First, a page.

Updated

Closed east end elementary school will become a hub for Indigenous services

The former St. Helen school will host an Indigenous health centre and day care provider.

'We’re all excited because this is one big step,' says Indigenous health centre chair

The city will buy the former St. Helen Catholic elementary school on Britannia Avenue in McQuesten and resell it to become an Indigenous community hub known as Biindigen. (Google Maps)

The city plans to buy a long-closed Catholic school in Hamilton's east end and resell it as a hub for Indigenous services.

City council voted Wednesday to buy the former St. Helen's school at 785 Britannia Ave., which now serves as a resource centre for the McQuesten neighbourhood.

The De Dwa Da Dehs Nye>s Aboriginal Health Centre wants to move there, Coun. Sam Merulla said. So does Niwasa Kendaaswin Teg, an Indigenous early years provider.

Together, they'd create the Biindigen Community Hub. Biindigen means "welcome" in Anishnaabe.

The McQuesten neighbourhood will still use the building, said Merulla. "No one will be displaced."

With this current plan, the city will use some of its $8 million Best Start reserve as leverage to buy the property from the Hamilton-Wentworth Catholic District School Board (HWCDSB).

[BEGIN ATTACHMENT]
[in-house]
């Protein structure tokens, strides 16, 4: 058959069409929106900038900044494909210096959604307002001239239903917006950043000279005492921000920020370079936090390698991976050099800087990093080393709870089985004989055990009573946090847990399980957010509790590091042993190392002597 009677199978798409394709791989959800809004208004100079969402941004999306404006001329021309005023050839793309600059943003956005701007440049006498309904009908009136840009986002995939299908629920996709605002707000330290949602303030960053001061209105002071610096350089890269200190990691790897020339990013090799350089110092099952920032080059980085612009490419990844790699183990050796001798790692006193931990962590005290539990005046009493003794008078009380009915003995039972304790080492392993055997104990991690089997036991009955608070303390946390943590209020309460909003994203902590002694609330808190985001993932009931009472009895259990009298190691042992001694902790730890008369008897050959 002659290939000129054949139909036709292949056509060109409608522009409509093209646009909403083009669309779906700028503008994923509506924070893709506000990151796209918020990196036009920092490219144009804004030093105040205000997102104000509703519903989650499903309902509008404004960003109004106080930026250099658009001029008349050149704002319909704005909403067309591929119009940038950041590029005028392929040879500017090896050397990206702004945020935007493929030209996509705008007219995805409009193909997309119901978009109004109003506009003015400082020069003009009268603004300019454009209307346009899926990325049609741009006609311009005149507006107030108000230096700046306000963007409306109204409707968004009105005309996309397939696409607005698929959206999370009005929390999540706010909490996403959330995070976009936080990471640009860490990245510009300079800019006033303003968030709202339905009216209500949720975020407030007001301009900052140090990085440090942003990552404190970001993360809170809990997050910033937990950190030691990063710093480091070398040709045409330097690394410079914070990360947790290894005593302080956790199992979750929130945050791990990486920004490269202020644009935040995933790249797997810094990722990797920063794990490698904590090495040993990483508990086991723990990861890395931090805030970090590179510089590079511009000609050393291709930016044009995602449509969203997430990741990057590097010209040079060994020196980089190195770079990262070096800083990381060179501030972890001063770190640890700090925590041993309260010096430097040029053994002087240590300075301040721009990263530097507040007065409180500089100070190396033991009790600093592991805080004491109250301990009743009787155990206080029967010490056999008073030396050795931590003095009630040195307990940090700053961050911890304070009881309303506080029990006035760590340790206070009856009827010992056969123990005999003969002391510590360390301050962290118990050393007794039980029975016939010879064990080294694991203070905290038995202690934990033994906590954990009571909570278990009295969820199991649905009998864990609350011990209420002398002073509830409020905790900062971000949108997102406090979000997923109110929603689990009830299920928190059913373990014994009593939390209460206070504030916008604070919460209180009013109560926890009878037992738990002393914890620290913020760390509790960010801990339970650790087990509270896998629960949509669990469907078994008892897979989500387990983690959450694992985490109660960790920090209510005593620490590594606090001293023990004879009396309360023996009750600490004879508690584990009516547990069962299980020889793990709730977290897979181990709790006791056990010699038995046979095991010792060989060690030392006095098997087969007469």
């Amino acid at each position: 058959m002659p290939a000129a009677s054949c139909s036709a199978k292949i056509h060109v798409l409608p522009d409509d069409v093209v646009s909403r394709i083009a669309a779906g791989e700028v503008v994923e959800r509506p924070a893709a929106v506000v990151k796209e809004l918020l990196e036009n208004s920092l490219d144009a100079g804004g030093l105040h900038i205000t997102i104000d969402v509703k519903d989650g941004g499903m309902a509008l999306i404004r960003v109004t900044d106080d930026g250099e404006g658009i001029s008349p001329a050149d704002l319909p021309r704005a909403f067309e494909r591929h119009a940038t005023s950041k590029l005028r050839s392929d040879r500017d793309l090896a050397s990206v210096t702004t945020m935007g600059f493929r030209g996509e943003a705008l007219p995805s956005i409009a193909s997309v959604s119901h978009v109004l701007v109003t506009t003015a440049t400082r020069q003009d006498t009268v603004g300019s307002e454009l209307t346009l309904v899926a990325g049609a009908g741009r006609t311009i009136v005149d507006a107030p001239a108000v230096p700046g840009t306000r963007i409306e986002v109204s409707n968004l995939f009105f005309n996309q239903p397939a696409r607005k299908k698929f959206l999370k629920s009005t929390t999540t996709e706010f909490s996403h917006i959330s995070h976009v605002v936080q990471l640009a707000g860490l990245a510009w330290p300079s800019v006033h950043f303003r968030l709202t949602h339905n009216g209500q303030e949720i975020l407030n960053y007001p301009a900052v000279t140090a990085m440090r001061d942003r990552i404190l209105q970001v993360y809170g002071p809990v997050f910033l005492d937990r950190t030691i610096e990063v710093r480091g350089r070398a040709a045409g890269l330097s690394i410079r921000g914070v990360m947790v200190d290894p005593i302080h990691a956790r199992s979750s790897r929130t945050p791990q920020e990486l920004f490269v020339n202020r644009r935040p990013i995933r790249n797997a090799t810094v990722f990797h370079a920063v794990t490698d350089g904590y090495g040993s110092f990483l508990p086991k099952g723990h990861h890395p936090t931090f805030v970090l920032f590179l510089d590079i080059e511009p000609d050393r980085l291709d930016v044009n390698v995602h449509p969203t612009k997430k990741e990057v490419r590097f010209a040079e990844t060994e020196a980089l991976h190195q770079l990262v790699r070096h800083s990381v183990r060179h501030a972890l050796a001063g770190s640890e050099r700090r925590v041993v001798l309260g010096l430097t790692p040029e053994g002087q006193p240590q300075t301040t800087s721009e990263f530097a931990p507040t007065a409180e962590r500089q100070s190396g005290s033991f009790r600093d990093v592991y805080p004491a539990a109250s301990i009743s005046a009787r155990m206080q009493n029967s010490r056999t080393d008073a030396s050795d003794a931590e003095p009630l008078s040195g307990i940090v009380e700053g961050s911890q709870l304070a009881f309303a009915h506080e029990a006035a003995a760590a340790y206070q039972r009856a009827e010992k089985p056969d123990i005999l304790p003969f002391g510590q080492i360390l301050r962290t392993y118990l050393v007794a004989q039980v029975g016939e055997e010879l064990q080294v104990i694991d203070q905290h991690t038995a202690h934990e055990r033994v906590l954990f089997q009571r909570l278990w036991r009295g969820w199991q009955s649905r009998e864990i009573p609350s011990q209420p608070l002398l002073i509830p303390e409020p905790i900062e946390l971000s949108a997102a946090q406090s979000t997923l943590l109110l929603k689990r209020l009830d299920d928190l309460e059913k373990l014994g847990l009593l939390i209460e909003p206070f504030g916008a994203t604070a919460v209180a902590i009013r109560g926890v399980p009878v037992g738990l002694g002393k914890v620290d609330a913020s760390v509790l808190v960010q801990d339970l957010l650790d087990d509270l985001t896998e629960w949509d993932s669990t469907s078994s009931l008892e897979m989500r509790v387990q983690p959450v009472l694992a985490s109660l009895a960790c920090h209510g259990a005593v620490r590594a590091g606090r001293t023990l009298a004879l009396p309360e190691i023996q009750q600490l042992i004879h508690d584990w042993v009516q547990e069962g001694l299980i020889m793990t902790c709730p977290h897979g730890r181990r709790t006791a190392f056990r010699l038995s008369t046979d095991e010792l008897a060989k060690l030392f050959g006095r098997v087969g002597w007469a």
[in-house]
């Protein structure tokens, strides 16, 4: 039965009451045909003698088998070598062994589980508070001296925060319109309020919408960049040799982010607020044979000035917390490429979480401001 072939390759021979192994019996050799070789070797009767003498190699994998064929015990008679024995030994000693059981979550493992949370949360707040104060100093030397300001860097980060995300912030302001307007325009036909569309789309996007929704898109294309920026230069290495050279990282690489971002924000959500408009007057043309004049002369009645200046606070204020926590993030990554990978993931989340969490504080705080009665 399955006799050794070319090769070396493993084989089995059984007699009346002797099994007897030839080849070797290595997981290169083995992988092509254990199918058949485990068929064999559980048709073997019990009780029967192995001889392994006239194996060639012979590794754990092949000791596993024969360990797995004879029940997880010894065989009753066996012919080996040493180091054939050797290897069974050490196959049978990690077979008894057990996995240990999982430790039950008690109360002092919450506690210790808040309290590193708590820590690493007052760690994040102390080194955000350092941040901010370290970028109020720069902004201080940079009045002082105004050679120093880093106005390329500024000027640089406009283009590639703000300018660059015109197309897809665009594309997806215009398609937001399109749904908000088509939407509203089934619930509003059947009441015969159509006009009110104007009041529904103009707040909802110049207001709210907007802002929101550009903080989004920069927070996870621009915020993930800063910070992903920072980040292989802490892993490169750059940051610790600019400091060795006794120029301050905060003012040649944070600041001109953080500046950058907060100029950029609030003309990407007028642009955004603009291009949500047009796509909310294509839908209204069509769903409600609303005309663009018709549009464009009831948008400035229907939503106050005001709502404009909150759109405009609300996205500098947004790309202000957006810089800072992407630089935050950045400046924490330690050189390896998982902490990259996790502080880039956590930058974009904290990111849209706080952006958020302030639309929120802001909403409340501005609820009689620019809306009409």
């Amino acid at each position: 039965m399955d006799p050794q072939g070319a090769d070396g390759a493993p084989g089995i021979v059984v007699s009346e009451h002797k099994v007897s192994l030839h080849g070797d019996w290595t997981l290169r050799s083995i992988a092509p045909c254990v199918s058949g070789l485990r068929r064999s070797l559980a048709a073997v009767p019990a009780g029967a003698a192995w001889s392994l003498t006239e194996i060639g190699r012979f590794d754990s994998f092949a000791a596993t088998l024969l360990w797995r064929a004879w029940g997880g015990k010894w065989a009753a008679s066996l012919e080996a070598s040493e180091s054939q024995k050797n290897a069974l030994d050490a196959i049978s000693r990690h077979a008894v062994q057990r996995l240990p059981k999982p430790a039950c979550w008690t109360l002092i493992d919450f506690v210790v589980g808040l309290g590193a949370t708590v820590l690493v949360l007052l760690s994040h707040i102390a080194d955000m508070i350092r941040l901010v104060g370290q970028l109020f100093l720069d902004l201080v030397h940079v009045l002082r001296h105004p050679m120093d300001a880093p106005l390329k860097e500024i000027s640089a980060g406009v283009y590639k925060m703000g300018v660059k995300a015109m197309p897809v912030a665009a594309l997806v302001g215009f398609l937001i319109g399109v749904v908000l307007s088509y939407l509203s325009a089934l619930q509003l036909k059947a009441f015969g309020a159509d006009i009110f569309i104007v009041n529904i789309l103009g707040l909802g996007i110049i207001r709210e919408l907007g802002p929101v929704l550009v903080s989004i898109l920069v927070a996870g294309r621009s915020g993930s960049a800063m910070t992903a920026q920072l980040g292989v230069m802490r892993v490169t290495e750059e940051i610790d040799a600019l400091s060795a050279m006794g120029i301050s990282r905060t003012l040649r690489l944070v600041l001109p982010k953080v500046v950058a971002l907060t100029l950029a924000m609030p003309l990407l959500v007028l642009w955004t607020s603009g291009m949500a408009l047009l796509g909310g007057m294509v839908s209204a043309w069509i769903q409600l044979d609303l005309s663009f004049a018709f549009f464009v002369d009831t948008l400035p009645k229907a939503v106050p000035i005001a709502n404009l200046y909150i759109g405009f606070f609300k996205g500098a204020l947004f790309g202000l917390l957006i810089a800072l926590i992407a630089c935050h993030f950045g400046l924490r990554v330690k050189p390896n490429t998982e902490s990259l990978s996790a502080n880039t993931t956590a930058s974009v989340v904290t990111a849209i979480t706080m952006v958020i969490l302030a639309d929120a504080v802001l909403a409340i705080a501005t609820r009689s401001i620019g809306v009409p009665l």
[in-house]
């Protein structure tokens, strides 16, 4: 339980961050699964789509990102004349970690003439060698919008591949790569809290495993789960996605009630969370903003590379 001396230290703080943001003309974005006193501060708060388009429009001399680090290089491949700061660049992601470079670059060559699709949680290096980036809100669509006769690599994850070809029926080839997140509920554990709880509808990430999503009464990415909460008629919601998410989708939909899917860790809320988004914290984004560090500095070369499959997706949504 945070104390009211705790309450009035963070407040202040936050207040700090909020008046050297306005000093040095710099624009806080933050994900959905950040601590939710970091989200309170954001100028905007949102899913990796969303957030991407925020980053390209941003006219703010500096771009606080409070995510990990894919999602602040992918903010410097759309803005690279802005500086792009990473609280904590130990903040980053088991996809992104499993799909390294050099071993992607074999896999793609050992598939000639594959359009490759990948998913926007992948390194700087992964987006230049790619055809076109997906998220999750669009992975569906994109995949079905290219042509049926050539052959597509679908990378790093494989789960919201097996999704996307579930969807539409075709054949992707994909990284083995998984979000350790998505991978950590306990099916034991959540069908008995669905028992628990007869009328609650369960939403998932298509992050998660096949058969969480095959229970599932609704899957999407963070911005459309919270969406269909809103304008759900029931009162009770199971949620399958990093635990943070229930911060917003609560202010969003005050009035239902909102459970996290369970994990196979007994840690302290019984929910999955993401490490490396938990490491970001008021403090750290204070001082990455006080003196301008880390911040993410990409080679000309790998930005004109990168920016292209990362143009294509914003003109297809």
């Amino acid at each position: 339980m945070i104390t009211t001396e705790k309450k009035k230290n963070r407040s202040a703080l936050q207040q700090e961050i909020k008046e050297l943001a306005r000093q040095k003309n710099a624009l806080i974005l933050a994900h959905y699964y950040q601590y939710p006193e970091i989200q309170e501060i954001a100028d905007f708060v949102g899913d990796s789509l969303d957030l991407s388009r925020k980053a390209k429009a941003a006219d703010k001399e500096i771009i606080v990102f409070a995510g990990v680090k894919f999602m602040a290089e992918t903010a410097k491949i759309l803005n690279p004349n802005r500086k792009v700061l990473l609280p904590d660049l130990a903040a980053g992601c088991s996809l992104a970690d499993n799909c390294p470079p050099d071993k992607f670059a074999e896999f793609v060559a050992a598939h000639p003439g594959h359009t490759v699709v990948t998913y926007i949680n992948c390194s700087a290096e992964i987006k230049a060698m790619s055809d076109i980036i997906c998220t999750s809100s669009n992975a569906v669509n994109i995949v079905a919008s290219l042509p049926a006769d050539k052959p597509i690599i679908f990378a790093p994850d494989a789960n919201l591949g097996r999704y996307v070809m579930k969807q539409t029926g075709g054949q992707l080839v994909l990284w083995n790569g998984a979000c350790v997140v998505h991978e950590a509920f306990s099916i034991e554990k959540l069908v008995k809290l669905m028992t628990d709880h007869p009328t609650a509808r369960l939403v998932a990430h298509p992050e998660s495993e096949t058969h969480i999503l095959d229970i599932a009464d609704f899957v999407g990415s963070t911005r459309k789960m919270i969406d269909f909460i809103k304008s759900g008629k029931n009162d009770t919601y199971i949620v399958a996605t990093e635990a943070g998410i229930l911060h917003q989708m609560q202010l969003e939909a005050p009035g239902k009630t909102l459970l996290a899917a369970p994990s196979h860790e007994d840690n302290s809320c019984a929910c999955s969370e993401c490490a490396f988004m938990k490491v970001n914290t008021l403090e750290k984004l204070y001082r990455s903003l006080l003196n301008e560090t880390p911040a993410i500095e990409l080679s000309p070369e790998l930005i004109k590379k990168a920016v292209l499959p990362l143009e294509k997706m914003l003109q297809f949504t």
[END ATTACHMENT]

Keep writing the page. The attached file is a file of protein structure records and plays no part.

Then De Dwa Da Dehs Nye>s and Niwasa Kendaaswin Teg will buy the building from the city with money secured from upper levels of government.

The hub will bring together Indigenous and non-Indigenous providers, Merulla said. And "it won't cost the general levy a cent."

The building hasn't operated as an elementary school since 2009, Merulla's motion said. The HWCDSB has been subsidizing its operating cost ever since.

Grace Mater, director of children's and home management services, said the plan is to either build a new structure around the former school, or to demolish the current building and construct a new one.

Early estimates show the project will cost around $12 million, said Pat Mandy, chair of the De Dwa Da Dehs Nye>s board. The agencies involved may have to fundraise too.

This is the first step in a plan that will get the health clinic out of a building it's long since outgrown, Mandy said.

"We're all excited because this is one big step."

The health clinic owns its building at 678 Main St. E., she said. But it's gotten so cramped that the board is renting office space in other locations.

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Samantha Craggs

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Samantha Craggs is a CBC News reporter based in Hamilton, Ont. She has a particular interest in politics and social justice stories, and tweets live from Hamilton city hall. Follow her on Twitter at @SamCraggsCBC, or email her at samantha.craggs@cbc.ca